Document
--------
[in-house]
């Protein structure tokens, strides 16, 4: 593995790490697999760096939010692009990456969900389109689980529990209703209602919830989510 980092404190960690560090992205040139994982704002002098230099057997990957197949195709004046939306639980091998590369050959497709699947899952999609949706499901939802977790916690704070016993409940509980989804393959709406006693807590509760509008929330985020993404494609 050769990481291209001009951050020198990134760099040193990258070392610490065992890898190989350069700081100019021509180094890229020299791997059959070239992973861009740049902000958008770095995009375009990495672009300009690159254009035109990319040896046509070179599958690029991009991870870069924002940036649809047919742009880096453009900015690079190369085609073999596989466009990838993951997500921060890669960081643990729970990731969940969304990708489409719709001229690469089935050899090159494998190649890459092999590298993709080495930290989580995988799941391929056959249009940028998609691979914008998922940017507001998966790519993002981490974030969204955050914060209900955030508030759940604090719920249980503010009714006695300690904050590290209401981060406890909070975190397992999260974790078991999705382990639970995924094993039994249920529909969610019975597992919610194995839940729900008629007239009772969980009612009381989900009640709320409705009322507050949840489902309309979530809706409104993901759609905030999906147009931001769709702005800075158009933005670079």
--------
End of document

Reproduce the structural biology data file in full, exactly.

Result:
[in-house]
């Protein structure tokens, strides 16, 4: 593995790490697999760096939010692009990456969900389109689980529990209703209602919830989510 980092404190960690560090992205040139994982704002002098230099057997990957197949195709004046939306639980091998590369050959497709699947899952999609949706499901939802977790916690704070016993409940509980989804393959709406006693807590509760509008929330985020993404494609 050769990481291209001009951050020198990134760099040193990258070392610490065992890898190989350069700081100019021509180094890229020299791997059959070239992973861009740049902000958008770095995009375009990495672009300009690159254009035109990319040896046509070179599958690029991009991870870069924002940036649809047919742009880096453009900015690079190369085609073999596989466009990838993951997500921060890669960081643990729970990731969940969304990708489409719709001229690469089935050899090159494998190649890459092999590298993709080495930290989580995988799941391929056959249009940028998609691979914008998922940017507001998966790519993002981490974030969204955050914060209900955030508030759940604090719920249980503010009714006695300690904050590290209401981060406890909070975190397992999260974790078991999705382990639970995924094993039994249920529909969610019975597992919610194995839940729900008629007239009772969980009612009381989900009640709320409705009322507050949840489902309309979530809706409104993901759609905030999906147009931001769709702005800075158009933005670079």